Things are heating up for tea category
WORKING from home is the new normal for most office workers across the UK, so it should perhaps come as no surprise that tea sales are soaring.
Looking to 2021, Tata has suggested that retailers focus on three clear objectives in a bid to drive tea purchases in their store: retain new drinkers, nurture light consumers, and grow sales from loyal tea drinkers.
One way to go about securing these objectives is to pay close attention to the pack sizes on offer, as a Tata spokesperson explained: “Pack size is becoming more relevant across the board, but particularly so for convenience stores.
“Offering a mix of pack sizes to match different shopper missions is important. Smaller packs at entry point will give new shoppers confidence to continue to purchase.
“Within convenience smaller pack sizes are great for the top up shop, but don’t forget that with more people opting to shop less frequently larger pack sizes like 80s and 160s are becoming essential stocks.
“Within impulse the top four best selling everyday black SKUs are all packs of 80 packs, with all but one price marked. Reflecting the different shopper missions 240s are the best-selling SKUs in the multiples.”
Price marking is certainly an area that retailers should consider carefully when building their hot beverage range.
According to Tata, “price marks aren’t suited to everything,” but they are most important in high volume segments of the tea category, like everyday teas and decaf.
They said: “With people drinking more tea as they spend more time at home this will greatly appeal to shoppers.
“It comes down to getting the balance right between offering the right price mark to encourage higher volume sales of essential everyday products, whilst leaving space for higher value products like fruit and herbals and green, which don’t necessarily need to be sold as a price mark and can deliver higher margin sales.”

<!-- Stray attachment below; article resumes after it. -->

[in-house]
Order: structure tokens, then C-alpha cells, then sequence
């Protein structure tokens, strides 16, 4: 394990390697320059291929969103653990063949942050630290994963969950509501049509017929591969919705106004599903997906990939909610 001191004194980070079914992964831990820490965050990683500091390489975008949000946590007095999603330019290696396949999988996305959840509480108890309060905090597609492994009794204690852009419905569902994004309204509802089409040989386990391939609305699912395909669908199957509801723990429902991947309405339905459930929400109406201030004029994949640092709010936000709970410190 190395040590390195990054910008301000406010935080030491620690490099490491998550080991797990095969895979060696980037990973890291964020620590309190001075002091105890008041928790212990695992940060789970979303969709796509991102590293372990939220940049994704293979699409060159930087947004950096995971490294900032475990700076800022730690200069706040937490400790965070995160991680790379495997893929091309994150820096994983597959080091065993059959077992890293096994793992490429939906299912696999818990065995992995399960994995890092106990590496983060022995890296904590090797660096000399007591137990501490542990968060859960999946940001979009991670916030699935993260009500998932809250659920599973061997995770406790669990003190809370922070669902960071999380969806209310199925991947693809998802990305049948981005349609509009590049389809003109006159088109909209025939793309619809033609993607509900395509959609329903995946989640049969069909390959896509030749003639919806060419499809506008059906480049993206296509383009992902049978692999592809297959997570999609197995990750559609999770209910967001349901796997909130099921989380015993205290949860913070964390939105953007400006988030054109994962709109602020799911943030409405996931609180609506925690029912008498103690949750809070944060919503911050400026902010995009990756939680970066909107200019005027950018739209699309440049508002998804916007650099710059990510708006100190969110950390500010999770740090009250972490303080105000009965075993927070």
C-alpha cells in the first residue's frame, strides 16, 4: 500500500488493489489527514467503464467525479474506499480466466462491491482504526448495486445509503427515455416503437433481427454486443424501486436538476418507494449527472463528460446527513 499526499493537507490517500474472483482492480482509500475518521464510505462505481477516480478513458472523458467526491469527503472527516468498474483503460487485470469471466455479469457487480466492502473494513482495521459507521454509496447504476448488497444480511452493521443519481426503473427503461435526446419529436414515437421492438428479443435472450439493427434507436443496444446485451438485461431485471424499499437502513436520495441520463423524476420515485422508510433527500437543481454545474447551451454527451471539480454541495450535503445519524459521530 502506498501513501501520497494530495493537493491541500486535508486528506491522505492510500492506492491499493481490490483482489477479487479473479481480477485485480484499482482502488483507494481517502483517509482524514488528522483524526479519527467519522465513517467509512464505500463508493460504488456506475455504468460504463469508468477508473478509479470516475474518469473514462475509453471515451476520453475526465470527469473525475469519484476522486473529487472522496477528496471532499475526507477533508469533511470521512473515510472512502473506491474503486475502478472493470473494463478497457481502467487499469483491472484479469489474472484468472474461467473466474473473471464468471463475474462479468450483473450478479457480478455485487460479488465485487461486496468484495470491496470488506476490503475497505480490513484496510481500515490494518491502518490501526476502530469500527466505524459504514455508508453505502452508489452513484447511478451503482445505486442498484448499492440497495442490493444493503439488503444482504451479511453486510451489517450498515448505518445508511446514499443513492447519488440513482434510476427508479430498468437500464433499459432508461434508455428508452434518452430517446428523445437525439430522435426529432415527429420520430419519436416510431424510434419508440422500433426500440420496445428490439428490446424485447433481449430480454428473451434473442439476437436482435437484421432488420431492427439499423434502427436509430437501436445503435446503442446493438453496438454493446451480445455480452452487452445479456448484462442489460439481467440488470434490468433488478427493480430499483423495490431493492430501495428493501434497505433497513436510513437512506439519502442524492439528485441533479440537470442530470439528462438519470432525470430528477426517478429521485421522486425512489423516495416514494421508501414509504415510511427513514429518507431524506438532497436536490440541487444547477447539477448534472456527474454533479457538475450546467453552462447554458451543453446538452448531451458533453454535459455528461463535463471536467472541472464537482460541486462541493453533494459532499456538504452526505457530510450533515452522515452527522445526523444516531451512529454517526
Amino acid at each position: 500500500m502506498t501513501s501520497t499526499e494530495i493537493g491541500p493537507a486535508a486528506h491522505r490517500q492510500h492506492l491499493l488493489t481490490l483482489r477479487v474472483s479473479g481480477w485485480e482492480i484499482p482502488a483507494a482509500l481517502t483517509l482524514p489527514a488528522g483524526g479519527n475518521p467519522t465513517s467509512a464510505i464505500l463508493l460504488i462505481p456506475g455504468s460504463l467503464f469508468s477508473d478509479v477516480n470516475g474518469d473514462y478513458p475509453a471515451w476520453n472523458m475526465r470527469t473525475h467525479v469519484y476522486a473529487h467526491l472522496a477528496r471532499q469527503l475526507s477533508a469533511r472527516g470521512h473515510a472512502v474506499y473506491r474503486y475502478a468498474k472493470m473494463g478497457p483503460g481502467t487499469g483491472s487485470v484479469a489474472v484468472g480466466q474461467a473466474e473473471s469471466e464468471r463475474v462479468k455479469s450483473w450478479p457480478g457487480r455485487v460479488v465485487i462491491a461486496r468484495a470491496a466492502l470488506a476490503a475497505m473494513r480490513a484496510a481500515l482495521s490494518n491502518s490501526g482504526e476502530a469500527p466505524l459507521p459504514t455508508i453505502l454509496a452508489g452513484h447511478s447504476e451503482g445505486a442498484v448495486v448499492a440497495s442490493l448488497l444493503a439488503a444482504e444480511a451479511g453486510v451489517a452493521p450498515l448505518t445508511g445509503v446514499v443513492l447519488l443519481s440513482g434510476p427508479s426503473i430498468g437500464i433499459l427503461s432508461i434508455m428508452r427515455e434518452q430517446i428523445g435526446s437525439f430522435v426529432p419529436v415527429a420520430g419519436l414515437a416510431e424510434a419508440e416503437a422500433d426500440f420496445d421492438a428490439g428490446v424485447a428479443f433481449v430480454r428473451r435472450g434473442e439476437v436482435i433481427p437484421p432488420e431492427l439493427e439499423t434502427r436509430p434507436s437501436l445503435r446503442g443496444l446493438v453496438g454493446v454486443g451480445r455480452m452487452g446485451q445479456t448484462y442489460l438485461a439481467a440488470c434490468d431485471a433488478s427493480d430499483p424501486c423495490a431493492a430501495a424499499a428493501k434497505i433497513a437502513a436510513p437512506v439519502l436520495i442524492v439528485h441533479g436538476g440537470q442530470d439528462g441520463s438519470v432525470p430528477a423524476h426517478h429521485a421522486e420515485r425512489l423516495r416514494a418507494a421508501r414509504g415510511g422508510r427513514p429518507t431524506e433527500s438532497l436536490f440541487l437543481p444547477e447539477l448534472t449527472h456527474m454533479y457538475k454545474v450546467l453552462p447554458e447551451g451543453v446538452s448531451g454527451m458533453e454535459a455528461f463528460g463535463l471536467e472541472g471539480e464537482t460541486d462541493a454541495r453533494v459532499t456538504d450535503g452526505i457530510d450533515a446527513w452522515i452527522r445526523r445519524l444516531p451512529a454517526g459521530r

Herbal and green teas could really come into their own in 2021, Tata’s spokesperson suggested, with the Covid-19 pandemic leading many consumers to pay a bit more attention to the health credentials of their purchases.
They said: “With heightened focus on health, decaf and fruit and herbals and functional food and drinks with added vitamins are proving popular and sales have grown across the board.”
With so many types of tea to choose from, Tata suggested retailers ensure they present teas in a “logical order” and remove “unnecessary duplications.”
“The mix of teas stocked is important. To complement the big sellers of everyday black, a carefully selected range of green and fruit and herbal teas, plus an essential decaf are a good starting point to cater to different tastes and needs,” they said.
Whether customers are seeking an immune system boosting fruity tea, or a more traditional brew, one thing that does seem clear – according to Tata – is that brands will continue to play a pivotal role in category success.
“When it comes to tea, shoppers like known brands. It’s important to take note of the top sellers and ensure their availability is clear to see. Take note of regional differences too, particularly in Scotland, where Tetley is the dominant brand.”